Shasta Daisy

Chrysanthemums are a versatile and vigorous group of flowering plants that come from Asia. The many species of this popular perennial boast attractive blossoms of various sizes and colors that are dependable staples in residential yards and gardens year after year.

Shasta Daisy is particularly popular among homeowners, its classic daisy flower being one of the most loved flower forms. Ideal both for the garden and for cutting, flowers are long blooming, but plants are not necessarily long-lived.

Shasta daisy varieties vary in hardiness, the toughest ones being able to withstand winter cold as far north as the Great Lakes, New York and Southern New England (zone 4). Most are more comfortable from the Ohio Valley south where winter temperatures do not drop below -10°F.

Size: Shasta daisies types differ in height. They range from 36 inches (‘Alaska’) to 16 inches (‘Miss Muffet’) to 10 inches (‘Snowlady’). Standard shasta daisy plants are typically 3 feet tall, spreading to about 2 feet wide at maturity. Dwarf versions grow to about 1 foot tall and measure about 12 to 18 inches wide. Plants spread rapidly by means of shallow roots, forming large clumps that need dividing every few years.

Foliage: Foliage of shasta daisies is medium to dark green. Individual leaves are narrow, from 1 1/2 to 3 inches long, smooth and deeply toothed. They grow on alternating sides of the plant stem. In some regions shasta daisy foliage is evergreen.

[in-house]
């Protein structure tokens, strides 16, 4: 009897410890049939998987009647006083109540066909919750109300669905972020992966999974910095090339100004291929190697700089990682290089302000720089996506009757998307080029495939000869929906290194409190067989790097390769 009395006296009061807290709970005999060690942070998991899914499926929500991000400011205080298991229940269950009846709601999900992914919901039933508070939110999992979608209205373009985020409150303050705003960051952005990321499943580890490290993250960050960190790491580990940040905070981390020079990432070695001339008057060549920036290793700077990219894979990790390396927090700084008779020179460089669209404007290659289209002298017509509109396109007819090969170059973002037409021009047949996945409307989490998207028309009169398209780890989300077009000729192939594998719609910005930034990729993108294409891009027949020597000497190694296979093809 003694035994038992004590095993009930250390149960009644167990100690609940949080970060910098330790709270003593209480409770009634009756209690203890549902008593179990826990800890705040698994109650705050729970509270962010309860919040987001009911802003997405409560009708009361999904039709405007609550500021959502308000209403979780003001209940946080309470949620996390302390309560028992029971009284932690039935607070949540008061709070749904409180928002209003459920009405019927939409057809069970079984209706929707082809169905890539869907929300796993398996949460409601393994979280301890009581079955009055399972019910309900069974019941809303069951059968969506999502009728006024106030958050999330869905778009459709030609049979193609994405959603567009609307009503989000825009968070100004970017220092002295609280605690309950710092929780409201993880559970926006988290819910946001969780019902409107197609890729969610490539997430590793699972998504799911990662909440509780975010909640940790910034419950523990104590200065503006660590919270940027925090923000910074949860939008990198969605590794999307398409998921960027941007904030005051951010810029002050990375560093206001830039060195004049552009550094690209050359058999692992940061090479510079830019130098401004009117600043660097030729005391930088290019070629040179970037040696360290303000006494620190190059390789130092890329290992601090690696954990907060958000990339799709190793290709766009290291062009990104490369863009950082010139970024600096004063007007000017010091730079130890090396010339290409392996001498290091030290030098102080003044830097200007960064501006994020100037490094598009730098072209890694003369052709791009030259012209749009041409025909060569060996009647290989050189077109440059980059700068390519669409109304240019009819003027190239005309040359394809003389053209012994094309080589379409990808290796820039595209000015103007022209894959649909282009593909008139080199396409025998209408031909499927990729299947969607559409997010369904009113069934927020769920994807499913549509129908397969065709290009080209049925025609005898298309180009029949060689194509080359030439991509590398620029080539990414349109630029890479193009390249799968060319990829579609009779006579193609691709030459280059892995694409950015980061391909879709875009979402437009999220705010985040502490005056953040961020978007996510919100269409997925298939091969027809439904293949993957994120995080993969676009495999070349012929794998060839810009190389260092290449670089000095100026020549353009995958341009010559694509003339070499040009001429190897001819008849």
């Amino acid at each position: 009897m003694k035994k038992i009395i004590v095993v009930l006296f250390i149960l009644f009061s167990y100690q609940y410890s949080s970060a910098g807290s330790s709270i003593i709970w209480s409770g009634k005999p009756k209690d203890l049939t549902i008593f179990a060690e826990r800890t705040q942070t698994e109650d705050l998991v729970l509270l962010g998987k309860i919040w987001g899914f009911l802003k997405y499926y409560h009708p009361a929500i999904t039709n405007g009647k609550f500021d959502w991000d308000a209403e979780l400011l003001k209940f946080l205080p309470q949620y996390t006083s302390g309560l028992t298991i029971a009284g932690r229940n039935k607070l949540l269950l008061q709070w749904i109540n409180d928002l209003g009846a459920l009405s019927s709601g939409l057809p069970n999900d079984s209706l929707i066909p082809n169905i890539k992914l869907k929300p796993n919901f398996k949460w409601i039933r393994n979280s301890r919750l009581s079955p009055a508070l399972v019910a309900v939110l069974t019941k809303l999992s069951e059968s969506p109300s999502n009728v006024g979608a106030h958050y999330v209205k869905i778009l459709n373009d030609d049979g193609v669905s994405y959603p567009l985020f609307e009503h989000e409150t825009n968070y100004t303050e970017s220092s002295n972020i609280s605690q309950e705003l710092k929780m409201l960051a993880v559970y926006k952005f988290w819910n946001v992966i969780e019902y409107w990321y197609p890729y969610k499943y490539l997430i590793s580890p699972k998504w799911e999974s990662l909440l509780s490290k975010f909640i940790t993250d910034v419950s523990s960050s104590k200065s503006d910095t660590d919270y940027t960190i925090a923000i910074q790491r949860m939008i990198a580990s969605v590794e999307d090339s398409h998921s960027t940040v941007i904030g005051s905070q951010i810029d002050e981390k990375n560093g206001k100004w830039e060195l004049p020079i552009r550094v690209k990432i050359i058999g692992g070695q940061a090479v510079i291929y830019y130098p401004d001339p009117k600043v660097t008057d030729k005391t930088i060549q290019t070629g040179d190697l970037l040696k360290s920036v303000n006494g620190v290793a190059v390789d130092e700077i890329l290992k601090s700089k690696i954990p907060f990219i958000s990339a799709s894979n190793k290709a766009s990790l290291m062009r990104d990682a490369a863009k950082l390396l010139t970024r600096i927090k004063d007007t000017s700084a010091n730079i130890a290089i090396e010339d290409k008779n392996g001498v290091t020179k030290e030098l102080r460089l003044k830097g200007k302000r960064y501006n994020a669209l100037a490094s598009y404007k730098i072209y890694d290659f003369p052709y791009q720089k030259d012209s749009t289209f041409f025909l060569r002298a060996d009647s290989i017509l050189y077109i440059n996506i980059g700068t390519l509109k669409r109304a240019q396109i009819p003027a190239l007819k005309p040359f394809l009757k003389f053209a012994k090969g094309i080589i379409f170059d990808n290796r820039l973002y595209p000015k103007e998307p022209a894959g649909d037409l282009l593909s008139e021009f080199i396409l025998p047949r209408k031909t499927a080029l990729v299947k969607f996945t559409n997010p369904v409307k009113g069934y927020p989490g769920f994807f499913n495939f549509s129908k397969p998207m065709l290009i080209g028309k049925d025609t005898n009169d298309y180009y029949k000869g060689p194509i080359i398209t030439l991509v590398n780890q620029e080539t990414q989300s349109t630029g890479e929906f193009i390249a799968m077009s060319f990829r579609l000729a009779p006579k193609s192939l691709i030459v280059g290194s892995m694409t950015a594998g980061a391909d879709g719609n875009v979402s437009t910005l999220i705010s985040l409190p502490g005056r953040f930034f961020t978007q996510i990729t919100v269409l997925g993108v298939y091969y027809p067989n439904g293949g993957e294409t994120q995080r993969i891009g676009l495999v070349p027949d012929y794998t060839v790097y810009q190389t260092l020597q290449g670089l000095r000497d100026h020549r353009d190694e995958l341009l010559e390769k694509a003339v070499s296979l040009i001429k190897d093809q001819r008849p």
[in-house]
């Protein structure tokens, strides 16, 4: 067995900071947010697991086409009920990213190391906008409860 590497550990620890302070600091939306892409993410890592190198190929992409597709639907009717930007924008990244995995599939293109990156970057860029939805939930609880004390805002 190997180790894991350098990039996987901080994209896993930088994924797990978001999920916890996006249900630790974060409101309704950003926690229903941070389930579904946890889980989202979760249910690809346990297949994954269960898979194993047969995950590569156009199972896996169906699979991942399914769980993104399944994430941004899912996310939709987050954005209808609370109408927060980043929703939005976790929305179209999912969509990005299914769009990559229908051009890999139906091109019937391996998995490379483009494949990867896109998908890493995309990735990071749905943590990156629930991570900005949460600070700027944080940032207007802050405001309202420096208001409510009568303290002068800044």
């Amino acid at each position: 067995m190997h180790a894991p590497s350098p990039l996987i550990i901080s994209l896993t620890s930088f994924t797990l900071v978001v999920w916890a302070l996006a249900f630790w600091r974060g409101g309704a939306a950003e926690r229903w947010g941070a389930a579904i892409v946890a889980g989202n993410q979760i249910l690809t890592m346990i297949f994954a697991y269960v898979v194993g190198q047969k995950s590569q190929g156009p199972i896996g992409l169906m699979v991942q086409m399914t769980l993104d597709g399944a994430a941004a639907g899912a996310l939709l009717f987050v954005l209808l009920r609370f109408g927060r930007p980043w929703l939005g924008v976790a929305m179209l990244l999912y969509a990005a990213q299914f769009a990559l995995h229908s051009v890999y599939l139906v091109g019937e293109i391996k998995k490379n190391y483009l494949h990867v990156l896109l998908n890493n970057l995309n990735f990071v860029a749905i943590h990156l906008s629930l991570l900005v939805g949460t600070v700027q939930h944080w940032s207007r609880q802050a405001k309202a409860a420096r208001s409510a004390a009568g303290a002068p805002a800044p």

Flowers: Shasta daisy flowers look like the classic daisy. They may be from 2 to 6 inches across, depending on the variety. They always feature a ring of white ray petals with yellow centers, growing singly at the end of individual plant stems. Nowadays some specialty types have double flowers with 2 rows of ray petals. Some even have frilled petals, or are so full that they are rounded like a ball. Long-blooming, they appear in June and continue until August.

Shasta Daisy Choices
Your local nursery or garden center probably offers shasta daisy varieties that are appropriate for your local climate. When ordering through a catalog, read the descriptions and zone numbers carefully to be sure your choice will handle winters in your area.

‘Alaska’ is extremely hardy with lots of flowers; 4 inch wide blooms.
‘Polar Sun’: 2 feet tall, has fringed petals, secondary flowers branch from the main stem.
‘Edgebrook Giant’ has 7 inch blooms.
‘Esther Read’, ‘Jennifer Read’, ‘Wirral Supreme’, ‘Summer Snowball’ all have double flowers.
‘Marconi’, ‘Chiffon’ and ‘Aglaya’ have frilly flowers.

‘Snow Lady’ is the earliest shasta to flower on a petite plant, was All-America Selections winner for 1988.

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